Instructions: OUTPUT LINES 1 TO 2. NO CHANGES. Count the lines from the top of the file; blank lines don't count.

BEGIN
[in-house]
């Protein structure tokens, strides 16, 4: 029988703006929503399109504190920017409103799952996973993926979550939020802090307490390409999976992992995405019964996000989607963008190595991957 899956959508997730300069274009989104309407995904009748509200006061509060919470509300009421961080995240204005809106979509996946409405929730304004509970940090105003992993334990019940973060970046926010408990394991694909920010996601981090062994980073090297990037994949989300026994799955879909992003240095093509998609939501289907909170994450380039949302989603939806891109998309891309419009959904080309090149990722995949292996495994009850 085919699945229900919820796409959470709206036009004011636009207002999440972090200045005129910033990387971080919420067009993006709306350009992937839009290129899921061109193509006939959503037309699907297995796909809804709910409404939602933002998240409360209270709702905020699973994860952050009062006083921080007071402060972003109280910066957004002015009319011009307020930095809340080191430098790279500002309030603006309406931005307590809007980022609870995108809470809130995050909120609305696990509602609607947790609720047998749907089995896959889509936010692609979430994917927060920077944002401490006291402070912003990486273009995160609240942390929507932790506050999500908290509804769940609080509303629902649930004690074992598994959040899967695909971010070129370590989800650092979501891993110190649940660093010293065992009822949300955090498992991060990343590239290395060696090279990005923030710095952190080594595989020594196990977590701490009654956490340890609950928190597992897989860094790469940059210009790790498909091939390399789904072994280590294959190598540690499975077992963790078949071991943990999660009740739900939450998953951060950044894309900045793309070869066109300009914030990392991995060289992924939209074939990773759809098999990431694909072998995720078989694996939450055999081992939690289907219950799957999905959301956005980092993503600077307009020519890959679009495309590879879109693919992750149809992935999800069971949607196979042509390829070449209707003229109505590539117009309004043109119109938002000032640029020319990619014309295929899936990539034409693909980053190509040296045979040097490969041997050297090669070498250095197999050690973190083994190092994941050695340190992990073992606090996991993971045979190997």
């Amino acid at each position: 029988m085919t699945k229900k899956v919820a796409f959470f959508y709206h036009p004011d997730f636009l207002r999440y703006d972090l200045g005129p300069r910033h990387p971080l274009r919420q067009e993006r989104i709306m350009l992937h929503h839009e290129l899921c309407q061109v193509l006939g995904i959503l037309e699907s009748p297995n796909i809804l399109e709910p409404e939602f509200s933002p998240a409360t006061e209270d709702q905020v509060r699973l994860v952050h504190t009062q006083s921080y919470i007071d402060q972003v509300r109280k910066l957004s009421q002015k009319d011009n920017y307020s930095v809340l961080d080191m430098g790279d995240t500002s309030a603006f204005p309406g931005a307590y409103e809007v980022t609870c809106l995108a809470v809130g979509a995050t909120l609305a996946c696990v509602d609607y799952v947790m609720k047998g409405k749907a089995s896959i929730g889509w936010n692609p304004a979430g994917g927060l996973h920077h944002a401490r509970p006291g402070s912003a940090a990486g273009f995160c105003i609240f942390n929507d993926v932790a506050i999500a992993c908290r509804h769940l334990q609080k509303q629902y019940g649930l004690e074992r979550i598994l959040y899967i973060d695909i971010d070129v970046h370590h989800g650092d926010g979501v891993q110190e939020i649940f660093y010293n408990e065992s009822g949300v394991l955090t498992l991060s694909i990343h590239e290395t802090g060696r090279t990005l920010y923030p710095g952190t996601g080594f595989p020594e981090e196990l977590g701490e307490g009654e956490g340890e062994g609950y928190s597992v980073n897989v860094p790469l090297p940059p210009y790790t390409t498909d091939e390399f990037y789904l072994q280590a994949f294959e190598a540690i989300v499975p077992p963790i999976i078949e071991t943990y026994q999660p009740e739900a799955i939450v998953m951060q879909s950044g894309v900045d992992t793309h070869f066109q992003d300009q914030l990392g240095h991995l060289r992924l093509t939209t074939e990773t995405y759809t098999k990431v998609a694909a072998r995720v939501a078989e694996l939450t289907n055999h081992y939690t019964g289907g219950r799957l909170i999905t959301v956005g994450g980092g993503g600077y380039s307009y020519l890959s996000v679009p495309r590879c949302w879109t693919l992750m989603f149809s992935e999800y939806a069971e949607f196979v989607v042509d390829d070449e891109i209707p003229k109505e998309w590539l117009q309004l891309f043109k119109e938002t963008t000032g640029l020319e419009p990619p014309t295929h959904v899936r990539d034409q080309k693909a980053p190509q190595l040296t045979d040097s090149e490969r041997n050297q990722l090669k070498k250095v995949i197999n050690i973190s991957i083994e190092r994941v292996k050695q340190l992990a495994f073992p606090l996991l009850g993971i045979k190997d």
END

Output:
[in-house]
């Protein structure tokens, strides 16, 4: 029988703006929503399109504190920017409103799952996973993926979550939020802090307490390409999976992992995405019964996000989607963008190595991957 899956959508997730300069274009989104309407995904009748509200006061509060919470509300009421961080995240204005809106979509996946409405929730304004509970940090105003992993334990019940973060970046926010408990394991694909920010996601981090062994980073090297990037994949989300026994799955879909992003240095093509998609939501289907909170994450380039949302989603939806891109998309891309419009959904080309090149990722995949292996495994009850 085919699945229900919820796409959470709206036009004011636009207002999440972090200045005129910033990387971080919420067009993006709306350009992937839009290129899921061109193509006939959503037309699907297995796909809804709910409404939602933002998240409360209270709702905020699973994860952050009062006083921080007071402060972003109280910066957004002015009319011009307020930095809340080191430098790279500002309030603006309406931005307590809007980022609870995108809470809130995050909120609305696990509602609607947790609720047998749907089995896959889509936010692609979430994917927060920077944002401490006291402070912003990486273009995160609240942390929507932790506050999500908290509804769940609080509303629902649930004690074992598994959040899967695909971010070129370590989800650092979501891993110190649940660093010293065992009822949300955090498992991060990343590239290395060696090279990005923030710095952190080594595989020594196990977590701490009654956490340890609950928190597992897989860094790469940059210009790790498909091939390399789904072994280590294959190598540690499975077992963790078949071991943990999660009740739900939450998953951060950044894309900045793309070869066109300009914030990392991995060289992924939209074939990773759809098999990431694909072998995720078989694996939450055999081992939690289907219950799957999905959301956005980092993503600077307009020519890959679009495309590879879109693919992750149809992935999800069971949607196979042509390829070449209707003229109505590539117009309004043109119109938002000032640029020319990619014309295929899936990539034409693909980053190509040296045979040097490969041997050297090669070498250095197999050690973190083994190092994941050695340190992990073992606090996991993971045979190997």